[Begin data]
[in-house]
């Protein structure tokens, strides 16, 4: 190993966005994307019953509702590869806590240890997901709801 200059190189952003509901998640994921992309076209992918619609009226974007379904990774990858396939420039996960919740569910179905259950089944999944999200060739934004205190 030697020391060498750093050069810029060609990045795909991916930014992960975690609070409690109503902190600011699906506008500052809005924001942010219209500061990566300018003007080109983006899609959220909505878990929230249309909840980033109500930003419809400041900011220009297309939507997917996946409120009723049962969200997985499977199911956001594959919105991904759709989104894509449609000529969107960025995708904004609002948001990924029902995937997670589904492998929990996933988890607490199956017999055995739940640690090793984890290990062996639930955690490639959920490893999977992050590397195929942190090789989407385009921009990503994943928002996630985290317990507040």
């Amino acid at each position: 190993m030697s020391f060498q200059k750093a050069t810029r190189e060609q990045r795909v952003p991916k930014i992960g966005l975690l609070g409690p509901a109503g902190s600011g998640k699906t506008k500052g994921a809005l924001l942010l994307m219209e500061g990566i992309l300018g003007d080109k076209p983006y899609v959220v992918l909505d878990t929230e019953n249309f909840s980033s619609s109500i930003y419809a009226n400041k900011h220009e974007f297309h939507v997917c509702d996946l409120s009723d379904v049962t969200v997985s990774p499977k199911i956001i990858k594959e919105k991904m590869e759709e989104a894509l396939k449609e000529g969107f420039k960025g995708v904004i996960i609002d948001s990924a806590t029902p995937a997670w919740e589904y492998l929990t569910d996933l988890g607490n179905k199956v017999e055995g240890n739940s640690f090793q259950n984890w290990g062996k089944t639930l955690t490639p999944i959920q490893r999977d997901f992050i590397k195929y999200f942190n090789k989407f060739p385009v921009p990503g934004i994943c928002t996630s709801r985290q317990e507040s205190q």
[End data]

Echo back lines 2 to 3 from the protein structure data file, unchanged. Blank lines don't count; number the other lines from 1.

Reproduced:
């Protein structure tokens, strides 16, 4: 190993966005994307019953509702590869806590240890997901709801 200059190189952003509901998640994921992309076209992918619609009226974007379904990774990858396939420039996960919740569910179905259950089944999944999200060739934004205190 030697020391060498750093050069810029060609990045795909991916930014992960975690609070409690109503902190600011699906506008500052809005924001942010219209500061990566300018003007080109983006899609959220909505878990929230249309909840980033109500930003419809400041900011220009297309939507997917996946409120009723049962969200997985499977199911956001594959919105991904759709989104894509449609000529969107960025995708904004609002948001990924029902995937997670589904492998929990996933988890607490199956017999055995739940640690090793984890290990062996639930955690490639959920490893999977992050590397195929942190090789989407385009921009990503994943928002996630985290317990507040």
């Amino acid at each position: 190993m030697s020391f060498q200059k750093a050069t810029r190189e060609q990045r795909v952003p991916k930014i992960g966005l975690l609070g409690p509901a109503g902190s600011g998640k699906t506008k500052g994921a809005l924001l942010l994307m219209e500061g990566i992309l300018g003007d080109k076209p983006y899609v959220v992918l909505d878990t929230e019953n249309f909840s980033s619609s109500i930003y419809a009226n400041k900011h220009e974007f297309h939507v997917c509702d996946l409120s009723d379904v049962t969200v997985s990774p499977k199911i956001i990858k594959e919105k991904m590869e759709e989104a894509l396939k449609e000529g969107f420039k960025g995708v904004i996960i609002d948001s990924a806590t029902p995937a997670w919740e589904y492998l929990t569910d996933l988890g607490n179905k199956v017999e055995g240890n739940s640690f090793q259950n984890w290990g062996k089944t639930l955690t490639p999944i959920q490893r999977d997901f992050i590397k195929y999200f942190n090789k989407f060739p385009v921009p990503g934004i994943c928002t996630s709801r985290q317990e507040s205190q």